Feb. 21 2012 01:27 PM
Deb from Detroit

I need to ask this for clarification, because I am confused on one point. Is it true that you need to declare that yourself a Republican in order to vote in the Republican primary? What about Independents? Does that mean they cannot vote in any primary?

Feb. 21 2012 11:16 AM
Ben from Oklahoma

Has the argument turned to being 'honest' in the realm of political elections? Surely no one believes honesty is still part of the system.

Feb. 21 2012 10:22 AM
Charles

The Takeaway: "The frothy mixture of determined left-wing public radio bias, and commercial radio superficiality."

Feb. 21 2012 08:35 AM
Charles

What the heck did we just listen to? Is this really our national public radio network, devoted to fair and in-depth reporting of stories that really matter?

On WDET-FM in Detroit, local anchor Pat Batchellor reminded listeners of a fact that this story completely overlooked because Celeste Headlee and her guests were too stupid or too blinded by leftist rage to think of it; you must register with the Republican Party to vote in this primary and that registration is a public record.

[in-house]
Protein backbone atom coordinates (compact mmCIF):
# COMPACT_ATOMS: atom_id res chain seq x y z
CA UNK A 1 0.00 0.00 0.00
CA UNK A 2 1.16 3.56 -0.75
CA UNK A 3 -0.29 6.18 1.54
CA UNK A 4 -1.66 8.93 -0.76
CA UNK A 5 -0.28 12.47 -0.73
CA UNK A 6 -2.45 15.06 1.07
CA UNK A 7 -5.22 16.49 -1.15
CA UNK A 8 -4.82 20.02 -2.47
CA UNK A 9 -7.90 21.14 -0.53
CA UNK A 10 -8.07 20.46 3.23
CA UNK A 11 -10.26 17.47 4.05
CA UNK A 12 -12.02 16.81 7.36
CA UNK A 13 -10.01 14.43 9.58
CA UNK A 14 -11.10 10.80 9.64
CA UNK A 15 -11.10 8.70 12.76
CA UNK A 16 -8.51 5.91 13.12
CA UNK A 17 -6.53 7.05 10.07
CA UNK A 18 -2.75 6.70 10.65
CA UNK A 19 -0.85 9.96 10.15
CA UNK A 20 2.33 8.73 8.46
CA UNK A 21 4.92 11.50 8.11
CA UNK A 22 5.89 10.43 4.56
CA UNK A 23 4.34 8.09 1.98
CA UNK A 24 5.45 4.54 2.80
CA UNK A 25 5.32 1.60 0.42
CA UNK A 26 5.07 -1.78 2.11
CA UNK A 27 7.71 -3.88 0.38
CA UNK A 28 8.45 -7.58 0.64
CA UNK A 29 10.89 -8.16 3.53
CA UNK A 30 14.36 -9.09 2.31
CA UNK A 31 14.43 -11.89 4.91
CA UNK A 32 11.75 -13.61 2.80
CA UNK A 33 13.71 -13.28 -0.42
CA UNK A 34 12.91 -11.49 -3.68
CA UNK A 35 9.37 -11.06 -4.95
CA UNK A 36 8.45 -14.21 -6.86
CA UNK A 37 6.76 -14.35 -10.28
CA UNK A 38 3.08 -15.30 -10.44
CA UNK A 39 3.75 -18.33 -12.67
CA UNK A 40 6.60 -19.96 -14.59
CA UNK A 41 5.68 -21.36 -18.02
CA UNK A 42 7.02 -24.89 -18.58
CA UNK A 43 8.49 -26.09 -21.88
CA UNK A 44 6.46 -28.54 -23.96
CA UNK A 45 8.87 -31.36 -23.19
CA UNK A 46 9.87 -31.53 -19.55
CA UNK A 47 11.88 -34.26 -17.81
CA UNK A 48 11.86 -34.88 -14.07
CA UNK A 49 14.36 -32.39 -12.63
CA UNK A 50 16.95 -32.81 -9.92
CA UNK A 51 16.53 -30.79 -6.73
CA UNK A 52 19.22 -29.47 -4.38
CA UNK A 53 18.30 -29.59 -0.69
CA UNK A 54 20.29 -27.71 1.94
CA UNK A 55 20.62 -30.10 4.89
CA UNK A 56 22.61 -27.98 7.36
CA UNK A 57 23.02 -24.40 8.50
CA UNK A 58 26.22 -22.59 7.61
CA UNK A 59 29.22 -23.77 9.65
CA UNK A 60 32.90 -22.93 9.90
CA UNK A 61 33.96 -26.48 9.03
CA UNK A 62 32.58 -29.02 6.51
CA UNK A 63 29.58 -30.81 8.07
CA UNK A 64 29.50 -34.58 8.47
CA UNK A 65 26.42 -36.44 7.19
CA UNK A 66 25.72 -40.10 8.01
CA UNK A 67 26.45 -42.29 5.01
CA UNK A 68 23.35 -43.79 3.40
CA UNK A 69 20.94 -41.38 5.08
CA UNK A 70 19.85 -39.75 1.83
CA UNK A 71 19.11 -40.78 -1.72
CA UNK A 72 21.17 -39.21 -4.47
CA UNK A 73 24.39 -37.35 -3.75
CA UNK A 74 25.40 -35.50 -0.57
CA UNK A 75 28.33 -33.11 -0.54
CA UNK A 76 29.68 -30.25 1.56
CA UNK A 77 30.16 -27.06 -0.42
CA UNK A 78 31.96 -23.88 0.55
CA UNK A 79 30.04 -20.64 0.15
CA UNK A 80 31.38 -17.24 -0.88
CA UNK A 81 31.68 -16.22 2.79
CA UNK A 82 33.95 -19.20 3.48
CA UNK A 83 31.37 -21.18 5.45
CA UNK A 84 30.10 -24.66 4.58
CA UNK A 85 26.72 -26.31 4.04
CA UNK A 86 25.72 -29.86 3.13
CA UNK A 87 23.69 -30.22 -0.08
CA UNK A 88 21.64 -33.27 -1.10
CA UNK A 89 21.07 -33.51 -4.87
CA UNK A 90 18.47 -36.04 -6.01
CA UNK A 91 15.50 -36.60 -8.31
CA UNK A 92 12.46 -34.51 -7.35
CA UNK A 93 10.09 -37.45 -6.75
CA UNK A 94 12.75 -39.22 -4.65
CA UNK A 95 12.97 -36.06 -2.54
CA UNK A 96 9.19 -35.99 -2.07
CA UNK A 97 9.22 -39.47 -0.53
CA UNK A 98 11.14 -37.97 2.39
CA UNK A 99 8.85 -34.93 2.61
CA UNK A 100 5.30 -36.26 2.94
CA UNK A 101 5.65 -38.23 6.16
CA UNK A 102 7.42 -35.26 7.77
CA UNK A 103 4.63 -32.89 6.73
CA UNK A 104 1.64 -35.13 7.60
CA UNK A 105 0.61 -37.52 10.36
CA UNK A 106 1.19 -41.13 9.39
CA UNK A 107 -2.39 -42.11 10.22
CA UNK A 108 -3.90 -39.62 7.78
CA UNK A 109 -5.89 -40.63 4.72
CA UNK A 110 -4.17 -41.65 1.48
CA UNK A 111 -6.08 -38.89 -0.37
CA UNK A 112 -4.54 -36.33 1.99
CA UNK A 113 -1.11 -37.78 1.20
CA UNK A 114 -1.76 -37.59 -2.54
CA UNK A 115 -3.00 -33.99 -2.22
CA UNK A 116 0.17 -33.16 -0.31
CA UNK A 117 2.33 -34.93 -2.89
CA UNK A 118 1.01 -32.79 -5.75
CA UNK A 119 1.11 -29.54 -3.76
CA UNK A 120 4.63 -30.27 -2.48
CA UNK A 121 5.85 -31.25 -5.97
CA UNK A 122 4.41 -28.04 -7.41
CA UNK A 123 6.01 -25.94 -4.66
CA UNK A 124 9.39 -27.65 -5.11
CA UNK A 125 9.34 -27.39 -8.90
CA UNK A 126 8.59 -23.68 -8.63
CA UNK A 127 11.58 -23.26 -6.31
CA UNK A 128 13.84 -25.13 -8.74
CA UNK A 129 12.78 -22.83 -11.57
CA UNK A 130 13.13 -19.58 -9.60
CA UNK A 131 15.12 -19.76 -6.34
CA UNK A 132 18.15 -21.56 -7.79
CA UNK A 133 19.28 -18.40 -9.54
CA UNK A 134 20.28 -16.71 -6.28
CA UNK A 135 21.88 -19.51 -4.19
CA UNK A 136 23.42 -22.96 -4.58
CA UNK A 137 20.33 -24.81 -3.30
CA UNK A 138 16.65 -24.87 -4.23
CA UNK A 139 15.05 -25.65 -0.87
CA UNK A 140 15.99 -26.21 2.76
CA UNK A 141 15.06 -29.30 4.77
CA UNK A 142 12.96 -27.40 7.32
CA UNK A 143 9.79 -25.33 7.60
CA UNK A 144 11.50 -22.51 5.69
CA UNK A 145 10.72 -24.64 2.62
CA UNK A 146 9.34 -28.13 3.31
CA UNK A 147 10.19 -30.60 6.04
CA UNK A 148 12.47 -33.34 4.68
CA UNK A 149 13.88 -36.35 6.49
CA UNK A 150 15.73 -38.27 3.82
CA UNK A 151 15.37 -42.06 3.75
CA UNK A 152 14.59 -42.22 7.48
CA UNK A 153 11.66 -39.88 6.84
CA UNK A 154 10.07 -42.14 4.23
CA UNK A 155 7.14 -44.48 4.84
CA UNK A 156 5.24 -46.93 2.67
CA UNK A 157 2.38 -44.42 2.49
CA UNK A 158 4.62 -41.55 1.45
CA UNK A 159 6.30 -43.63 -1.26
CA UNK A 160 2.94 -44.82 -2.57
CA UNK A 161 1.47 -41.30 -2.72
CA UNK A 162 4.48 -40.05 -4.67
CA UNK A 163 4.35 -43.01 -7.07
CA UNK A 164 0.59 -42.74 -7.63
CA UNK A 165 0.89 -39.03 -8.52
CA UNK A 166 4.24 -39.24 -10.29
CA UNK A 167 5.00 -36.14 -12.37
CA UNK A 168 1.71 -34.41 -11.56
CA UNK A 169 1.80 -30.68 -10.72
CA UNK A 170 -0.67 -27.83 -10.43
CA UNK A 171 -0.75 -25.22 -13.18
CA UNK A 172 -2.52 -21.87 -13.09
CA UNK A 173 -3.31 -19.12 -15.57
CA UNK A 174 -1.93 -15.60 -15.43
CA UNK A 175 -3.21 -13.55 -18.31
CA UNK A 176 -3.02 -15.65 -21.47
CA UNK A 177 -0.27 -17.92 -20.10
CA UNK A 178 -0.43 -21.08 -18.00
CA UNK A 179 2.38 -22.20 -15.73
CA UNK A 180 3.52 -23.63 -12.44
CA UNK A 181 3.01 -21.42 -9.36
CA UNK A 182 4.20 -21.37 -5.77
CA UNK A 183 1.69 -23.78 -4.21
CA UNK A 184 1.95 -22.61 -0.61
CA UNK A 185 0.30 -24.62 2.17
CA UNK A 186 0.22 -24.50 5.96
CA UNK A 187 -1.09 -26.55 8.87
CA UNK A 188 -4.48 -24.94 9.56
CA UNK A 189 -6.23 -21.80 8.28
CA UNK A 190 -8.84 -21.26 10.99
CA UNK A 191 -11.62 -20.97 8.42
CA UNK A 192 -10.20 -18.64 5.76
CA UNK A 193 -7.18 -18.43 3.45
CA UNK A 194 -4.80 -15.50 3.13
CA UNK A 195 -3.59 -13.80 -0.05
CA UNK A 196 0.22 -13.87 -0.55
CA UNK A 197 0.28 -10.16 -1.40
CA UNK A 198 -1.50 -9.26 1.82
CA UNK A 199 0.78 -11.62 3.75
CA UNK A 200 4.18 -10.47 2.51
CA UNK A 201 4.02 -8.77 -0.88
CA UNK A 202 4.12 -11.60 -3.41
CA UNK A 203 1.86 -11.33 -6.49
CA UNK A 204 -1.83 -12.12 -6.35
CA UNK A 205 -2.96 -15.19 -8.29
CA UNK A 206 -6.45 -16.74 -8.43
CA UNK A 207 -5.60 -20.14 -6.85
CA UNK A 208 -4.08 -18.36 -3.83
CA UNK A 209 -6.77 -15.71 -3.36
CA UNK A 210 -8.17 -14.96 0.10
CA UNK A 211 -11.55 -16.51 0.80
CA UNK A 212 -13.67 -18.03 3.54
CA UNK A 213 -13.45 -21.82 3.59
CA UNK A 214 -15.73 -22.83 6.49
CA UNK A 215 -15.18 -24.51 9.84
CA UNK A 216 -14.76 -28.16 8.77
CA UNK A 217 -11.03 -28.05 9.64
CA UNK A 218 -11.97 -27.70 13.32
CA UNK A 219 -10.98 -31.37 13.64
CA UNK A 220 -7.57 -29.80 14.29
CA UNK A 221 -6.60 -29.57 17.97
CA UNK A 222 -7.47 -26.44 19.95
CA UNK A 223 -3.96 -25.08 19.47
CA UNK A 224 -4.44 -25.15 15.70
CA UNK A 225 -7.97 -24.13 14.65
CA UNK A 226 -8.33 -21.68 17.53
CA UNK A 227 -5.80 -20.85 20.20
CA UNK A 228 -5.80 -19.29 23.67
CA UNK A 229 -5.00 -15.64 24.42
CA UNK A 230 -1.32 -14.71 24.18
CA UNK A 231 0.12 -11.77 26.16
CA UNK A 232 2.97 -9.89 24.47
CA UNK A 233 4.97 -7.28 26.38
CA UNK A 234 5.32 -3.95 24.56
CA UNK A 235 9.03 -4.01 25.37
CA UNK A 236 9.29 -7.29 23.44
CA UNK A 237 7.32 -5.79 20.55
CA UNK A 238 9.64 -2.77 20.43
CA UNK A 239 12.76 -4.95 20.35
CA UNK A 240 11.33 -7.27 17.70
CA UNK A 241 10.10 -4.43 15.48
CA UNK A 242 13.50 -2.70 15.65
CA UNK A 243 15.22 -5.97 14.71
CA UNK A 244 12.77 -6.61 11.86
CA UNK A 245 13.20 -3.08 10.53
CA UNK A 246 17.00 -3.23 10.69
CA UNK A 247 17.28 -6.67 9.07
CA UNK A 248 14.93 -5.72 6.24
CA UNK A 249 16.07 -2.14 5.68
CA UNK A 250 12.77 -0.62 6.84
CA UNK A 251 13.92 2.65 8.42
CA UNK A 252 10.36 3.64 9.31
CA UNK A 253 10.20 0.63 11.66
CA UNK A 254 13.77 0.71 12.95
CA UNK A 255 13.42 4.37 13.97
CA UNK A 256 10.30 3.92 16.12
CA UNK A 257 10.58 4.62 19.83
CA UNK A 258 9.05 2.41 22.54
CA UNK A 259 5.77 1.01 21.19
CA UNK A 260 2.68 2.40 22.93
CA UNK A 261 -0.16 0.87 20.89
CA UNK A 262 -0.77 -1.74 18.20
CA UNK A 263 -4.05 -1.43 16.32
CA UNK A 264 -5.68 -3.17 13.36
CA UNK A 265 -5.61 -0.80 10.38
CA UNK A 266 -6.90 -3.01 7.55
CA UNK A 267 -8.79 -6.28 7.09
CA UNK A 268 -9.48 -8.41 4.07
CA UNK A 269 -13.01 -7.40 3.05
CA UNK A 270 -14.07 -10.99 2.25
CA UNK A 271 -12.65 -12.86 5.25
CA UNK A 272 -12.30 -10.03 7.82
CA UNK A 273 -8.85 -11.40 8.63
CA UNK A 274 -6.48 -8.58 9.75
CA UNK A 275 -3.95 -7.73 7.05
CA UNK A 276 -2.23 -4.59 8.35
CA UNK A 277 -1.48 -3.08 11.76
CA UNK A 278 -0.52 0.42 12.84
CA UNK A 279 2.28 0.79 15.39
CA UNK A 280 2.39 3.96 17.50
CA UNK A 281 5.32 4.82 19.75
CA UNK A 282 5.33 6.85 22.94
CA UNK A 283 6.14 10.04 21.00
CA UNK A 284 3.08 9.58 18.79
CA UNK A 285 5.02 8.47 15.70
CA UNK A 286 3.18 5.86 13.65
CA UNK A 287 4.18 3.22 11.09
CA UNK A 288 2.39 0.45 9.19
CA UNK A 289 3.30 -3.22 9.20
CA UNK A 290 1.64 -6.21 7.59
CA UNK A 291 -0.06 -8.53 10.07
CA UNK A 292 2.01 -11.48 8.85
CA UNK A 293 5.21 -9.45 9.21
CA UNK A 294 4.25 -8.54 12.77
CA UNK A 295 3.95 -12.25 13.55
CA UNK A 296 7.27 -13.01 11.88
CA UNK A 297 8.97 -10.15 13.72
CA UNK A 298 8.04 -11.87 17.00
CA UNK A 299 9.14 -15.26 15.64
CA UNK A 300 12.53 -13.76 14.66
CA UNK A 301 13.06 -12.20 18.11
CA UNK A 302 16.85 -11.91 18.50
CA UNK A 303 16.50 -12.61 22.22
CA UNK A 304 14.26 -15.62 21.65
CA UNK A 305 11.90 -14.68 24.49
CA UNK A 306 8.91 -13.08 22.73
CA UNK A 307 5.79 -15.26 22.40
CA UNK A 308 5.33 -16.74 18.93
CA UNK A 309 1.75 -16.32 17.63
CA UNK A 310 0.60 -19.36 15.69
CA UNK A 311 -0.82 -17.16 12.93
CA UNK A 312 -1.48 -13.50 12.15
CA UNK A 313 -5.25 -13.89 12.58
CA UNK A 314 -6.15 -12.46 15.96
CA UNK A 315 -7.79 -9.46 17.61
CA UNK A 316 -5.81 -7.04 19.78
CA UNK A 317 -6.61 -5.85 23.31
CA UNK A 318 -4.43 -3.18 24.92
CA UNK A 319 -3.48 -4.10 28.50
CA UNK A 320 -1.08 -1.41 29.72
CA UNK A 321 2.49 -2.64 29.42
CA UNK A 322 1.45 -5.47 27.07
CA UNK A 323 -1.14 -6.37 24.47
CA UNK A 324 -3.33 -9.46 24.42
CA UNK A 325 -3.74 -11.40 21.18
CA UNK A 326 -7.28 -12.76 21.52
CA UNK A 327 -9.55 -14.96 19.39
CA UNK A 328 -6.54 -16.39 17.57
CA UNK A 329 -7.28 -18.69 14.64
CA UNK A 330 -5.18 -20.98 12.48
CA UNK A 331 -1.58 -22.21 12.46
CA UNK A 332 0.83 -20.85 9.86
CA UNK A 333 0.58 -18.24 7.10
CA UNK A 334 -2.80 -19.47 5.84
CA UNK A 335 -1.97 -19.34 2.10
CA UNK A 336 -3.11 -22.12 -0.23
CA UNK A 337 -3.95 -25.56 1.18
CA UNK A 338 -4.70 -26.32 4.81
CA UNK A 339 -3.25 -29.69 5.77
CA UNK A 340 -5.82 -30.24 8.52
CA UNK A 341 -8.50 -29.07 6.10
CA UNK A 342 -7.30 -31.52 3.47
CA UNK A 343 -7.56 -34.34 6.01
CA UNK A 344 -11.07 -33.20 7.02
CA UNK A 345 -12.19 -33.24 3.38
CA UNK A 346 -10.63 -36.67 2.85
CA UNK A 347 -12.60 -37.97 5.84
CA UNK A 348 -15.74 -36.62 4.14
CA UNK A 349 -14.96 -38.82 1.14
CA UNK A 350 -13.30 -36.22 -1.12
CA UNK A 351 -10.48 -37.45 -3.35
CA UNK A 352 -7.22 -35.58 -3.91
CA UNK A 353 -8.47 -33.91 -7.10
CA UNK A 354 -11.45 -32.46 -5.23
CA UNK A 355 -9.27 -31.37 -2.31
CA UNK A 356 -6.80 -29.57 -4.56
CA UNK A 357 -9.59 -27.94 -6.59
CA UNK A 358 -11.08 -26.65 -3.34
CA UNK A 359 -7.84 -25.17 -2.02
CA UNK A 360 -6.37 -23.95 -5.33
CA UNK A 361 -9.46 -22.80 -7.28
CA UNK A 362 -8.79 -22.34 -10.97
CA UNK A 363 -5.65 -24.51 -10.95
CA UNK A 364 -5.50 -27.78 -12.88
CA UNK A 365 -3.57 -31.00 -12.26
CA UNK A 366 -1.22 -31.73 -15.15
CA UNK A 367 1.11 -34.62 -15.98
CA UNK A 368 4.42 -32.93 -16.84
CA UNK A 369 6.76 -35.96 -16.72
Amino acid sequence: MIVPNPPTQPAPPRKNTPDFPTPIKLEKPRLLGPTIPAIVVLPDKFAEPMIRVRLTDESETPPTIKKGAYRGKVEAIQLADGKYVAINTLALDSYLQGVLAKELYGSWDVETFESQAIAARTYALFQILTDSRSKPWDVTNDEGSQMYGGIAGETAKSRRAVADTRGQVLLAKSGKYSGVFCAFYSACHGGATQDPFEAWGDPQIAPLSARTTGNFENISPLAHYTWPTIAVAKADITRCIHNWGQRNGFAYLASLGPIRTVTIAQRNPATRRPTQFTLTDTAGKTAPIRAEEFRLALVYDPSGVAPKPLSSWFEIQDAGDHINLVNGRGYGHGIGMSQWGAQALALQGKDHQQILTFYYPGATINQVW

And this; the reason that so many Obama-loving leftists want Santorum to be the (weaker) Republican candidate is the best of all reasons for true and loyal Republicans to make Mitt Romney our candidate for the fall.

And Celeste; you failed, as usual, in properly qualifying Rob Richie as leading a purely partisan left-wing operation, whose signature legislative act is endorsed by every single far-left Democrat in Congress, and virtually no moderate Democrats and no Republicans. For all that your listeners heard today, they might think that FairVote.org is a nonpartisan organization.

Only The Takeaway could be so utterly witless, to get only a pair of people who oppose all Republicans, to discuss the Michigan Republican primary.

Feb. 21 2012 08:30 AM
Bryan from Michigan

To vote in a party primary in Michigan, you must "declare" your membership in that party -- that declaration becomes a public record (specifically, the parties know whether you voted Republican or Democrat). This is a law specific to the February presidential primary.

So cross-over voting this year becomes a public record, unlike previous Michigan presidential primaries.

Of course, declaring yourself to be a Republican when you aren't has no obligation -- but there is no mechanism for reversing that declaration.

Feb. 21 2012 08:26 AM
listener

"Politics is a dirty, dirty business" and "we play to win" are to be remembered when discussing voter fraud and vote identification and how we are told it is an overstated problem.

Feb. 21 2012 08:23 AM
Ed in Red Bank from Red Bank, NJ

Do you remember Alvin Greene in South Carolina? Turnabout is fair play. I don't remember the media giving the Alvin Greene travesty this much coverage.

Feb. 21 2012 08:13 AM